Boys and girls high jump were of a high standard given the conditions and facilities under apartheid. Boys had jumped over two metres by then and the girls were comfortably clearing 1,60m.

The WPSSSU girls’ section had many classy high jumpers, including the premier jumper Tania Brown, Nariman Rylands, Claudine Fisher and Cheryl October. Bock is added to the list.

Her WPSSSU teammates included top talents Odessa Krause, Cheryl October, Shamiela Davids, Leigh-Ann Naidoo and Mitz Isaacs.

Natural ability

She was the second-best high jumper (1,70m) in terms of height to Tania Brown (1,71m).

Many of these girls had jumped on natural ability and for the sheer enjoyment of the sport. They had no high-tech training commonly associated with modern-day athletics.

For teenagers to have had cleared 1,70m without sophisticated training was a commendable feat at the time.

Bronwyn Bock, right, was the captain of the SA netball team and played in 51 tests.

Bock held the WPSSU girls’ open high jump record of 1,70m in 1993. She also held the SASSSA girls’ under 16 record of 1,67m and the SASSSA girls’ under 17 record with the same height.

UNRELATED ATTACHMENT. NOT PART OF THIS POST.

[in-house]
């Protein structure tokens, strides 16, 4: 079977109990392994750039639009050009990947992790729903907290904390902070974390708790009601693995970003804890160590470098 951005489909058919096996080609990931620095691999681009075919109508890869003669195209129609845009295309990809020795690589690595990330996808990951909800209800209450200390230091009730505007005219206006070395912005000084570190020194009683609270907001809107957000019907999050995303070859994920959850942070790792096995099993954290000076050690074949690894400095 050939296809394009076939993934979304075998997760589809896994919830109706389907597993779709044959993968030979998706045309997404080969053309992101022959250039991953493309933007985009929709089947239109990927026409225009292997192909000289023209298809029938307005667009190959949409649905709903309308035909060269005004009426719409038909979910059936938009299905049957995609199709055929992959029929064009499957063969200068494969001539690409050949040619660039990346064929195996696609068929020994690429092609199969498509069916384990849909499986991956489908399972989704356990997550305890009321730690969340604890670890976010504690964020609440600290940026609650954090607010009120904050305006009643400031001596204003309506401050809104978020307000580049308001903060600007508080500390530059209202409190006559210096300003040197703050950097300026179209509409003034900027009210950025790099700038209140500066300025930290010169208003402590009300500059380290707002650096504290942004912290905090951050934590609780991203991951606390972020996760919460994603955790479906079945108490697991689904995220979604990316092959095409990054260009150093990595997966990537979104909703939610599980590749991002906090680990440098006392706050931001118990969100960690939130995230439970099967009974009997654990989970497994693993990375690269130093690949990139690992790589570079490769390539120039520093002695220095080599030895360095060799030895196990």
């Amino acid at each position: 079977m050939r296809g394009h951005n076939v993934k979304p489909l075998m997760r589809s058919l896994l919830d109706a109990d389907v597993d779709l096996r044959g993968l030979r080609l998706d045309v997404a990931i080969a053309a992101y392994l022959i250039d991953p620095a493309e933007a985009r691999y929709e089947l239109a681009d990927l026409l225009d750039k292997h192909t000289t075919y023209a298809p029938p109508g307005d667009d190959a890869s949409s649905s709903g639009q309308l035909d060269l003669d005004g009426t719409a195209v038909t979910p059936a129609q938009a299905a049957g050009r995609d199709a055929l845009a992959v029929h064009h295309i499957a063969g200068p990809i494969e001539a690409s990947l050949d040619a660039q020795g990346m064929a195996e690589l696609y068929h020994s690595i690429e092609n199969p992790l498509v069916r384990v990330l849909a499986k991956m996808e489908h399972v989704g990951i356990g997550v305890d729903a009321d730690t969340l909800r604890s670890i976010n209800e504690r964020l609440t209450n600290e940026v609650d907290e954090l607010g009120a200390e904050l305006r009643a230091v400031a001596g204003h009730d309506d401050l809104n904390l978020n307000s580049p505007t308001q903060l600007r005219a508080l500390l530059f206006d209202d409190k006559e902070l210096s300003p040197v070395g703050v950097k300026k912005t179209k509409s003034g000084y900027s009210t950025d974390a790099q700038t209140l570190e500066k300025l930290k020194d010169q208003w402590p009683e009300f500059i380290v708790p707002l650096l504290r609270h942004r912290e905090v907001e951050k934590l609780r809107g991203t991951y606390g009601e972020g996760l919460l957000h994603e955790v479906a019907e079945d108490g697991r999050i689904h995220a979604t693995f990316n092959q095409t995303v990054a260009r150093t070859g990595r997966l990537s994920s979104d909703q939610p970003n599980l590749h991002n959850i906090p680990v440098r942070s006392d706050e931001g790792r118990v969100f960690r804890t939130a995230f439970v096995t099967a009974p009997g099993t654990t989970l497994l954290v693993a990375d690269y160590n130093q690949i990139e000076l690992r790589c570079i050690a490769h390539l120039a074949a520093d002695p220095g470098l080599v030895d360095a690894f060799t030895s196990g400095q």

Phenomenal talent

She was a phenomenal talent in the event and was another high schools’ athlete who did not make the transition to senior athletics.

Bock, instead, focused on netball.

During post-apartheid South Africa, she played in 51 Tests and captained South Africa at the World Championships in 2007.

She was the flag bearer for Team SA at the 2002 Commonwealth games in Manchester.


She captained South Africa at the world championships at the senior and under-21 level and was part of the Commonwealth Games teams in Malaysia in 1998 and Manchester in 2002.

Clement du Plessis
Bronwyn Bock, second from left, is seated to Cheryl October on her right.

Bock was an outspoken sportswoman.

In 2006 she said, “Netball is not yet totally transformed according to the needs of post-apartheid South Africa. I think we have to find a balance between talking, and having meetings and putting those things into practice.”

Shock move

The following year, she shocked the netball fraternity when she announced that she was leaving for Canberra, Australia in 2008.

Bock-Jonathan has a Ph.D. in Sports Science.

She was also a lecturer at Stellenbosch University.

She is married to Marvin Jonathan.

2 thoughts on “SA loses out to top achiever Bronwyn Bock

  • February 20, 2018 at 3:40 pm

    Dear Publisher, what a special talent! While your article certainly illustrates her special ability as a high jumper, it neglects to mention that Bronwyn was also the WP 200m sprint and shot put champion for a number of years while at Westridge High School. In addition to being a top athlete and netball player, she excelled in softball for which she also represented WP. Definitely one of the most talented all-around SA sportspersons.

    • February 23, 2018 at 4:38 pm

      Thank you Spencer Janari for this additional information.